I recently took Rojo to visit Santa, and blogged about my angst over that. As with most things, they don't turn out to be as bad or as great as we build them up to be in our heads, and visiting Santa was no exception. There were a few minutes of awkwardness and self-consciousness on my part, but zero on his. It's my own fragile ego that's the problem, not his lack of one. Of that, I am certain. One of these days I am going to remember at the time, that he is here to teach, not the other way around, and just breath through the moment with gratitude for the lesson(s) he's imparting.

I realize not everyone reading this blog celebrates Christmas, and that there are readers from all faiths and no faith at all. If Rojo has taught me nothing else, it's that none of that matters. What we label ourselves, what we believe, who, what and how we worship, none of it makes a lick of difference. Love is good, and that is something everyone can agree on. Rojo is here to teach "just" that. Love. Pure, unconditional, simple, innocent, everlasting and much-needed love.

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Carrie is a parent and advocate of a child with special needs and even more special gifts. She blogs at where this is pretty much her favorite topic. 

Sunday, December 16, 2012

I Will NOT Be Adam Lanza's Mom

"I wouldn't be shocked," I said to a staff member at the Chicago Public Schools on Friday when news broke that Adam Lanza had also killed his mother, "if I am one day killed by my son."

I've spent the weekend replaying that conversation, in disbelief that I've said this out loud to someone other than my therapist who hears it nearly every session. But I'm not the only member of my family thinking this. Just today, an immediate family member asked me, "Do you think this is something your son could do someday?"

Our eyes met, knowing the answer.

My eight-year old son has seven locked-down psych ward hospitalizations under his belt for being a danger to himself and others (namely, his mother). He has fought his way through life so violently that he has endured multiple injections of Haldol (a chemical restraint used in prisons), physical restraints to a bed, physical restraints by six armed guards at once, hundreds of physical restraints by therapists and counselors, medications that could tranquilize an elephant but somehow can't always tranquilize him, and excruciating time wailing in the so-called "Quiet Room" in the psych ward.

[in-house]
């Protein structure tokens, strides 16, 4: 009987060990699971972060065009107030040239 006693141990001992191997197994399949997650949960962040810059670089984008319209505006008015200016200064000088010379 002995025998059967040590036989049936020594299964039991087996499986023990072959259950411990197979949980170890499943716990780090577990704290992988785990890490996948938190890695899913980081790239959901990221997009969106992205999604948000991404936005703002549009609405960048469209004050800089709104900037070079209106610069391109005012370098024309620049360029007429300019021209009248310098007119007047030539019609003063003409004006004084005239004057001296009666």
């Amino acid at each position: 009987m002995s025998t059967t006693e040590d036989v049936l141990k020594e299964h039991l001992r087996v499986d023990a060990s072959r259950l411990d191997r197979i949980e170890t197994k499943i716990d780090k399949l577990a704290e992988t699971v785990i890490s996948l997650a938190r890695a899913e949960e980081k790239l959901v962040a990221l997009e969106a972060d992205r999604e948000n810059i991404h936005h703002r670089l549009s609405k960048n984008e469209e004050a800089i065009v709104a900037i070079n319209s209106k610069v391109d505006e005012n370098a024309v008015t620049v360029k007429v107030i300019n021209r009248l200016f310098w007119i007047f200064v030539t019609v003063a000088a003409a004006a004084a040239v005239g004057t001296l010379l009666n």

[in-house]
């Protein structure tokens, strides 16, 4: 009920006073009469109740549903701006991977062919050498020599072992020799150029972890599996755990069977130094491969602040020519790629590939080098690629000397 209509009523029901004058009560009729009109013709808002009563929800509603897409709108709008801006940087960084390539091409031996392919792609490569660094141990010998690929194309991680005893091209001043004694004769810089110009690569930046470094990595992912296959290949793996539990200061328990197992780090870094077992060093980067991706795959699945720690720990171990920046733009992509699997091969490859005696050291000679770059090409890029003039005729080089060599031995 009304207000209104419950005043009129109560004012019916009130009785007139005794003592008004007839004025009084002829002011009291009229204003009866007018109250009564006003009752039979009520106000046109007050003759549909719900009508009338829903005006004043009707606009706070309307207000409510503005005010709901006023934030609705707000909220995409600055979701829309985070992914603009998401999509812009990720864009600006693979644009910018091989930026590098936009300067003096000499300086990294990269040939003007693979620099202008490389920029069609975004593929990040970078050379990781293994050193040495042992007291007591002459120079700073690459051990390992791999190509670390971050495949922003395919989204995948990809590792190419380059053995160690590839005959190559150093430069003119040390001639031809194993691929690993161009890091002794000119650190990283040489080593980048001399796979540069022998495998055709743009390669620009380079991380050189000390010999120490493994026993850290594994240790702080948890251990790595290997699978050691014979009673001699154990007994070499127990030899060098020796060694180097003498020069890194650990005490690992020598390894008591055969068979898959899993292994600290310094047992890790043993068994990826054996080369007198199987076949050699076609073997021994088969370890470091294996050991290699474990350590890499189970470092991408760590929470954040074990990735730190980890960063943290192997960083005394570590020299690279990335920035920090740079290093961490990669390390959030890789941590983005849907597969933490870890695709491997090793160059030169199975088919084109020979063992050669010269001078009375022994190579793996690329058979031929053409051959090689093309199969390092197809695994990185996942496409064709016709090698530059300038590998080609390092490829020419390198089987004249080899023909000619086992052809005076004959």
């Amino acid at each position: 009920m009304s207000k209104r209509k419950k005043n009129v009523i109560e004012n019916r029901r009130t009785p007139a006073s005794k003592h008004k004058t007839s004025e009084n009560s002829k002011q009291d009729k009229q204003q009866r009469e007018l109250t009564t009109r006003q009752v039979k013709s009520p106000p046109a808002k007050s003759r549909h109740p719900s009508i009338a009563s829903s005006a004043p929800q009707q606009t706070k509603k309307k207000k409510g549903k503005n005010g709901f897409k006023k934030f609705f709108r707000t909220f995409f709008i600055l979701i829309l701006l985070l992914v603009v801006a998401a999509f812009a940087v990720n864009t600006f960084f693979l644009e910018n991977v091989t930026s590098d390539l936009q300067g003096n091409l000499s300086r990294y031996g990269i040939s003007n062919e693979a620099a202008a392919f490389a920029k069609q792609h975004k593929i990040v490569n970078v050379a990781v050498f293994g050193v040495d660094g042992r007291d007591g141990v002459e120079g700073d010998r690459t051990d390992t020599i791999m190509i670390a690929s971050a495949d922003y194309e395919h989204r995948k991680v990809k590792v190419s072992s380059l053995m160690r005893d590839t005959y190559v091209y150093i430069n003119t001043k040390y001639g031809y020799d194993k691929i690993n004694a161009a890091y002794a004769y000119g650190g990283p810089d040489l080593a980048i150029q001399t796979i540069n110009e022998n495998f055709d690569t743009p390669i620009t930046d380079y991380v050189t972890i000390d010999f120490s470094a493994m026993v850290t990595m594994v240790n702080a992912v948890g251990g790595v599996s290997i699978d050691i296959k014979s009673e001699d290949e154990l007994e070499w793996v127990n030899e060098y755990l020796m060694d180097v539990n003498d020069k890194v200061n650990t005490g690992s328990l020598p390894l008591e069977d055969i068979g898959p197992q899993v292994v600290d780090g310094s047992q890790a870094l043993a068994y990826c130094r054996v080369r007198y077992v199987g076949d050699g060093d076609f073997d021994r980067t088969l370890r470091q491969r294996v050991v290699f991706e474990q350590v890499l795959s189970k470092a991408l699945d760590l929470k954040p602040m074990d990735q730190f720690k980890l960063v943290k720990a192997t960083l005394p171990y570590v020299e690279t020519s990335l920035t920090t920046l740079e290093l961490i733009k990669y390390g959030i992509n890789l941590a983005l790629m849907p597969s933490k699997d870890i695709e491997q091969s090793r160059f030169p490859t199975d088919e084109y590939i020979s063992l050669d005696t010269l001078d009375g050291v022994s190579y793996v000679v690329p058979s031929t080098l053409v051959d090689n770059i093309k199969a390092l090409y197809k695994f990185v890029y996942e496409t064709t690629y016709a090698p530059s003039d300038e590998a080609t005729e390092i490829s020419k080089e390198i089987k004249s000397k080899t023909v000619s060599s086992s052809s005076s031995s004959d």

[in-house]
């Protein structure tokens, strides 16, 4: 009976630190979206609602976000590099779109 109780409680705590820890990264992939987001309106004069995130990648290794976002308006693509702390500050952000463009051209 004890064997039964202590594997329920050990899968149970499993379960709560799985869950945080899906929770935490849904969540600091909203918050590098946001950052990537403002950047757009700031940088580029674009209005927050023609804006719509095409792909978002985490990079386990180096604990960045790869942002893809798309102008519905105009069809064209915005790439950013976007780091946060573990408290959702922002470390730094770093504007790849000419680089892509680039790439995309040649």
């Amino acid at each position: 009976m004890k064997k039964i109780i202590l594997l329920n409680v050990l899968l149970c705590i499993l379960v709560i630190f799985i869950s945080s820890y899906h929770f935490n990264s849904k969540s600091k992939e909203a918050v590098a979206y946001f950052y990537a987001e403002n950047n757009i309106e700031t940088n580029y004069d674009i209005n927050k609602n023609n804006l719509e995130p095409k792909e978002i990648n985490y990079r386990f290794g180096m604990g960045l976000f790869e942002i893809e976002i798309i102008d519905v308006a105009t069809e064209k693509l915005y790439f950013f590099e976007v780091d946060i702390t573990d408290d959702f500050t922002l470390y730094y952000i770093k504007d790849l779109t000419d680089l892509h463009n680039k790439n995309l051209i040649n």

He is a child who snaps, who can become clinically psychotic and utterly dangerous.

But this is only one small, albeit loud, aspect of my beautiful child. He is also a child who took the candy canes he received from St. Nick to school so that he could share them with his classmates. He is the child who loves his brother so much that he offered to share his bedroom, even though there are two. He is the child who looks out for kids that bullies pick-on, and stands up for what is right. He is the child who hates imagining the day his parents are dead and gone because he loves us so much. He is the child who pines for his friends who no longer attend his school. He is the child with the purest of hearts, but a mis-wired brain.

"God gave him to us," said my family member. "He is our responsibility. It is our responsibility to him and to society to make sure this will never happen."

I looked at this family member all sorts of funny. As if I, or anyone, can stop a person in the height of a crazed, violent episode! Having been simultaneously the victim and the "first responder" during raging, dangerous situations, this idea that somehow it is my responsibility to ensure peace seems audacious at best, and utterly impossible in reality. 

But it is just this sort of thinking that will allow another Adam Lanza to strike again.

It is my responsibility to keep my son subdued as I have managed to do these many years. And do you know what? It's your responsibility, too.

Rather than insisting that we mourn and not talk about gun control today, we must talk about how to keep firearms and other deadly weapons from the hands of the mentally unstable...not only for their safety but for our own.

Rather than not uttering Adam Lanza's name so as not to provide him any more infamy, we must talk openly about how mental illness manifests in people...not only for their safety but for our own.

Rather than distancing ourselves from "the crazy people" in hopes that they don't bother us, we must understand how to help them...not only for their safety but for our own.

Rather than imprisoning people who are mentally ill, we need to provide them effective treatment...not only for their safety but for our own.

Rather than stigmatizing people who see therapists, we need to positively support them for getting the help they need...not only for their safety but for our own.

Rather than bashing psychotropic medications and focusing on their negative side effects, we must encourage people who need these medicines to take them...not only for their safety but for our own.

Rather than dismissing alternative medicines as quackery, we need to praise people for searching for help...not only for their safety but for our own.

Rather than secularizing the daily lives for those who are faithful, we need to foster the ideals of the that all of us who pray may lift up those who need it most.

Imagine, for a moment, being the parent of a child who lost their lives at the hands of a shooter. It is a no-brainer that you would give away all your worldly possessions just to have your child back. If these lives are so precious to us, then we must be willing to help fund treatment and research for mental illness. Why not take that extra $5.00 in your pocket that you'll spend on a cup of personalized coffee, and give it instead to a charitable organization serving the mentally ill?